Above our heads some simple happenings, nothing in the way of great meteors nor planetary magic, still I thought I'd tell you what we're entering the next few days - after this, the longest night of the year, has finally come to an end here in North America. I had a most fitful evening and will post about it sometime.
Are you feeling a bit of malaise, melancholy perhaps, even sad? Have a tendency to sleep more than usual? There's an odd reasoning which originates in the closing of a year for humans, who need the seasons and don't want to see the "last" one end, for it means the unknown future, and that is nothing but ancestral fear, revisited. You're in good company. Now: Onto the stars....
Saturday: Now that winter has officially begun, Luna has met the Pleiades. At dusk, North Americans with binocs will get a great view of her, nearly full, just finishing her crossing of this cluster. Northern Europeans will get an even better view tonight the 22nd, and tomorrow, as the Moon occults the Pleiades high up and late in the evening. Look far to her right for a look at two great stars, Aldabaran in an orange hue, and yellowish Capella, as in the map above.
There's a very slight chance of the weak Ursids passing through (they originate from Comet Tuttle) and if it happens, it'll be around 5 PM EST (22h UT). The radiant is in Ursa Minor, so if they're coming, it'll be from that constellation.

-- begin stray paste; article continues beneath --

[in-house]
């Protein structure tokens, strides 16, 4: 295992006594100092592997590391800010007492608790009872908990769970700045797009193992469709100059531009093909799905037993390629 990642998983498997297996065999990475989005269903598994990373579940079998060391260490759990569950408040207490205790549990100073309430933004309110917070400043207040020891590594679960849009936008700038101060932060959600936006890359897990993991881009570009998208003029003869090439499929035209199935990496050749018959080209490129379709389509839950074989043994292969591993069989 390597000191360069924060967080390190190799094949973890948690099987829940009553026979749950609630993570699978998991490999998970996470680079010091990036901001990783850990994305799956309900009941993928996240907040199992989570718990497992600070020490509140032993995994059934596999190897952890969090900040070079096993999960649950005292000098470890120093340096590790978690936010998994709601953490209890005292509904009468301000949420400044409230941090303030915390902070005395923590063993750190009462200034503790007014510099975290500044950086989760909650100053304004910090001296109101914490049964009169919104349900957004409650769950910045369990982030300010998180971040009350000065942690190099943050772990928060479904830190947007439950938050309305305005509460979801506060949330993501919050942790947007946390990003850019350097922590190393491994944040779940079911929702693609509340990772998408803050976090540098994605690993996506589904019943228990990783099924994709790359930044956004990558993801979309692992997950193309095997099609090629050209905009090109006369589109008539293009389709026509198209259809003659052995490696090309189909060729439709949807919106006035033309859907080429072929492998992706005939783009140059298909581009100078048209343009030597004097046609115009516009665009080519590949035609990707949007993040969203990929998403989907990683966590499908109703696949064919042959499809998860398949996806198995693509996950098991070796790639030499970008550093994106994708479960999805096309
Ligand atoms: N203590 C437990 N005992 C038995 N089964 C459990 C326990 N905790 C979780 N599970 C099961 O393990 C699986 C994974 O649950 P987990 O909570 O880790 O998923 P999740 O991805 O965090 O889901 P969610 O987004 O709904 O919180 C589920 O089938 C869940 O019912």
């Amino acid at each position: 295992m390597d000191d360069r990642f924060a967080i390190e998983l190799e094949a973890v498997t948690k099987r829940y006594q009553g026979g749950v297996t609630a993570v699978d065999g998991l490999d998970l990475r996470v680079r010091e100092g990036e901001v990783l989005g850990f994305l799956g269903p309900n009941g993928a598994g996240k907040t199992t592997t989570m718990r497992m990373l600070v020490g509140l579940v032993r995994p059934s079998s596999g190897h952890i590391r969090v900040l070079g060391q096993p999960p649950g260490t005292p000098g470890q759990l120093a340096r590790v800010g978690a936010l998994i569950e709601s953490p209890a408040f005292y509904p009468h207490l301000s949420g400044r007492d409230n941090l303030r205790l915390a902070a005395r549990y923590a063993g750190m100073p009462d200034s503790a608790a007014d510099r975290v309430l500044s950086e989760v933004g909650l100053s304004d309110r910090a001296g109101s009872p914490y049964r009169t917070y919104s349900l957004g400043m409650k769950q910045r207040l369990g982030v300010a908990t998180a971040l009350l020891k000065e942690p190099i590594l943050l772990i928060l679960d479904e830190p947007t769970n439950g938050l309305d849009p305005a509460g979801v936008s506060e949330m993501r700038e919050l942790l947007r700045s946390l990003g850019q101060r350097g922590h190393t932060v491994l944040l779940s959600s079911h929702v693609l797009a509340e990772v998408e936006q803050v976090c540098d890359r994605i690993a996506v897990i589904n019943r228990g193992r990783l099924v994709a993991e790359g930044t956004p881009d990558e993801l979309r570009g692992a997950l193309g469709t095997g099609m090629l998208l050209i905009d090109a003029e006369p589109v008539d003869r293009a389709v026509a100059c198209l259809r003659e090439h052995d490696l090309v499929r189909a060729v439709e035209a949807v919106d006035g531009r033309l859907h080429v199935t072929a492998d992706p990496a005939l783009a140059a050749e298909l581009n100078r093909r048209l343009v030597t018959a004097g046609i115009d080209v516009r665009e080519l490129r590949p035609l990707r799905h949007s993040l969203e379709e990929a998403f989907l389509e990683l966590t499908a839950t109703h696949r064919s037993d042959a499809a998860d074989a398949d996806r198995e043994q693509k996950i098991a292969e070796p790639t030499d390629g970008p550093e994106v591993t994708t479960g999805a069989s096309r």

Sunday: This is when Mars and a full Luna shine very close together, should be a wonderful sight. They're both very close to opposition of the sun, and Mars will appear dusky. The full moon will occult (cover) Mars completely if you're looking from the northwest tip of the US, or north and eastern Europe much later tonight, into the 25th. Once again, my European friends won't get this view.
Monday: Around sunset, Mars will be at opposition and highest overhead around midnight. He'll be the spot of orange light shining to the upper right of Luna.
Christmas star: Odd they call it this, wonder why. Anyway you know the "dog star" Sirius, it'll be brilliant, the brightest star in the visible sky, rising around 7 or 8 PM in the Northern hemisphere. Watch for it in Orion's Belt. One thing about Sirius, it twinkles (which is really space dust floating across its path) but it's quite a show as it changes in color as it blinks. Binocs show this very nicely. Mars will outshine Sirius just a bit this week, but Mars doesn't "twinkle" lol.
Tuesday: Merry Sol Invictus! Sweet Saturnalia! And a very happy Christmas to all! This day, as explained in the previous post, is the Birthday of the Unconquered Sun. We celebrate the sun's survival past another dark solstice with the promise of light and warmth in the spring and summer. Christianity has chosen to mark this date, after chosing many others over time, as the celebration of the birth of Jesus Christ.
There is nothing in the universe that isn't a fascination and a miracle to dwell upon. Here in this one, tiny, tilted galaxy among bilions of others, we have even more billions of stars, and how many planets are orbiting those stars like our sun is just unfathomable. May we always be as children on Christmas morn when looking into the heavens.